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April 24, 2024

"Degrees of difference: Do college credentials earned behind bars improve labor market outcomes?"

The title of this post is the title of this new Criminology article authored by Abby Ballou.  Here is its abstract:

It is widely held that providing postsecondary education programs to incarcerated individuals will improve postrelease labor market outcomes. Little research evidence exists, however, to support this view.  To test the effect of postsecondary carceral education credentials on employer perceptions of hireability, the current study uses a factorial design to survey a sample of employers nationwide (N = 2,538).  Employers were presented with résumés of fictional applicants applying to a job as a customer service representative at a large call center.  The résumés randomized education credentials earned while incarcerated.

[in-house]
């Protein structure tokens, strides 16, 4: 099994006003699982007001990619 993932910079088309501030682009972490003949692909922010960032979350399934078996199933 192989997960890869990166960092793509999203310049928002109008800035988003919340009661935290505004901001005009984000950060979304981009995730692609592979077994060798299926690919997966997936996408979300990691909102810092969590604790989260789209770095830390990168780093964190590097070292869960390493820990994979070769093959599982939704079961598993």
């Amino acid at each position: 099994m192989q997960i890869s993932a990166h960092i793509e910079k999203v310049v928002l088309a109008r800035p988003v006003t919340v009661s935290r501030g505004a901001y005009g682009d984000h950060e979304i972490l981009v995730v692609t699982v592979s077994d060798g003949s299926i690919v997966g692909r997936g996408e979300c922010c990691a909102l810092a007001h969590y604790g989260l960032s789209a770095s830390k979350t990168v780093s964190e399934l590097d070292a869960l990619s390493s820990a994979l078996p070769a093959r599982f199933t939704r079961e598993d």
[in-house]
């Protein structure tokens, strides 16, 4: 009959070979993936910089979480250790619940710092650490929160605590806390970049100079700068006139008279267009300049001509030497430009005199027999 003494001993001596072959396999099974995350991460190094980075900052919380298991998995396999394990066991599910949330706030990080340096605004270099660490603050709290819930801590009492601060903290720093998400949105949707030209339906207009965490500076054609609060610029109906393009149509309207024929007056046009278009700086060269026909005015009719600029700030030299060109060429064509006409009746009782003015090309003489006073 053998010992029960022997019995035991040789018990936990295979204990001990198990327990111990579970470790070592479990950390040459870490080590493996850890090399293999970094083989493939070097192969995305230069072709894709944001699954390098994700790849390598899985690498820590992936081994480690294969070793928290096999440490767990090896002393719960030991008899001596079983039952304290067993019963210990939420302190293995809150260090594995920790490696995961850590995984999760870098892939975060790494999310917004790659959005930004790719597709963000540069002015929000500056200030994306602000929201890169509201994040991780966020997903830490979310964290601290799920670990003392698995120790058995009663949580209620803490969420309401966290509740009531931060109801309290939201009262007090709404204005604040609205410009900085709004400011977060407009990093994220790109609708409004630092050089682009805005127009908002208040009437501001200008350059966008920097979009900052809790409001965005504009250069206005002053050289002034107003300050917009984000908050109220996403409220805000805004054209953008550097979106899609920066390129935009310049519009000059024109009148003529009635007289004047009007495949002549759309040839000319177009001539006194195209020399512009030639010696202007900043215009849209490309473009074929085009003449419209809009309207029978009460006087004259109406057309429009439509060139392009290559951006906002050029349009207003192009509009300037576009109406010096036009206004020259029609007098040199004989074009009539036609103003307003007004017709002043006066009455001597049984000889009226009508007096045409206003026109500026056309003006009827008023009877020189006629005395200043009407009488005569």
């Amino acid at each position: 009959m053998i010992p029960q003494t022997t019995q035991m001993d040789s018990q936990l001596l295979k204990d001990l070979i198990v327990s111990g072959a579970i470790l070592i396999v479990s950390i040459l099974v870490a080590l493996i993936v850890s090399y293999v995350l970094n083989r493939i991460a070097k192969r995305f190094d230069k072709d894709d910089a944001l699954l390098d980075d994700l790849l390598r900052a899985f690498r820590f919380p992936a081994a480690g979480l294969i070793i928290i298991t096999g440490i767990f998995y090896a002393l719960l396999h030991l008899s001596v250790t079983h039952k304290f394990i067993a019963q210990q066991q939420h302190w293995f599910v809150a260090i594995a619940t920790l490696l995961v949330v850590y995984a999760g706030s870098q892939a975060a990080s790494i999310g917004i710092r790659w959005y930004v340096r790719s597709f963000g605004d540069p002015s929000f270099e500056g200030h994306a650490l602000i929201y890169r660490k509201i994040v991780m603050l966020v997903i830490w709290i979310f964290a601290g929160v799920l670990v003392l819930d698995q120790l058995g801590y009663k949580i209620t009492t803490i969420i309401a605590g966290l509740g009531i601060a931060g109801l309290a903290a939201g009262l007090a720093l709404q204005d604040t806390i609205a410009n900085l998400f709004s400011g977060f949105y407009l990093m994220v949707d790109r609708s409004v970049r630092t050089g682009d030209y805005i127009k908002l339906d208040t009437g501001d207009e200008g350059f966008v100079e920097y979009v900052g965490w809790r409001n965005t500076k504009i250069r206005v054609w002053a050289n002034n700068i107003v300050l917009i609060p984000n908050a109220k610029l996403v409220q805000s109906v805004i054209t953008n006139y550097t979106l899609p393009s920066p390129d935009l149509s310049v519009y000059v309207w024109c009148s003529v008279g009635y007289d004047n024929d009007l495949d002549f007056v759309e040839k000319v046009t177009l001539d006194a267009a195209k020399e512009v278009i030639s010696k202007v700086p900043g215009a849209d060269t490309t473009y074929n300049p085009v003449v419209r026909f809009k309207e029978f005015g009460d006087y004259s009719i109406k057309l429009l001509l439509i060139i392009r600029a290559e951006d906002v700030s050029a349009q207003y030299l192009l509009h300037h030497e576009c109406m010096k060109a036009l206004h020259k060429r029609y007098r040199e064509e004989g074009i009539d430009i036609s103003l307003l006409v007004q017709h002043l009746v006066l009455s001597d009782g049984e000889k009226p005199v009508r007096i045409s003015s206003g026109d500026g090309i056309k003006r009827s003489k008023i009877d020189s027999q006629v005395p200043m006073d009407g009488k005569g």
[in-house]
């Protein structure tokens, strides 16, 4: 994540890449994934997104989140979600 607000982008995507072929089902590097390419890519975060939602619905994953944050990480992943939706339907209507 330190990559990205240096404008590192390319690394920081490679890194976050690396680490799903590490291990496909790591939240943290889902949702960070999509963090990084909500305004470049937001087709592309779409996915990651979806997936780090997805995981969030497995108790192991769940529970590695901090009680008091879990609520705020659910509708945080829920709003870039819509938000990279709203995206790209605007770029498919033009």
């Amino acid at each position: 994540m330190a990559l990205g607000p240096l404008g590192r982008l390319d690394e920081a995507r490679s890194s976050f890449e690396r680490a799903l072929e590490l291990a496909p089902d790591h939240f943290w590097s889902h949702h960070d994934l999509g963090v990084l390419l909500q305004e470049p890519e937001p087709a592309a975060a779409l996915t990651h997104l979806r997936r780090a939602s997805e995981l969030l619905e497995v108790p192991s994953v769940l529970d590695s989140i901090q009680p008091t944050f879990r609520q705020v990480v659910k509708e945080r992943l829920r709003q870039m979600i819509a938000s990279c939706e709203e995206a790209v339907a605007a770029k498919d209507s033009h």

Results indicate that employers were significantly more willing to interview applicants with postsecondary education credentials relative to applicants with only a General Educational Development (GED) diploma.  Although Black applicants who had earned a sub-baccalaureate certificate saw improvements in hireability relative to GED holders, Black applicants who had earned a bachelor's degree did not.  In contrast, White applicants benefited both from sub-baccalaureate certificates and bachelor's degrees.  Results from a mediation analysis suggest that these credentials signal important information to employers about applicant attributes and that improved perceptions of applicant ability and likelihood to reoffend drive the overall effect.  Implications for future research and policy are explored.

April 24, 2024 at 09:18 AM | Permalink

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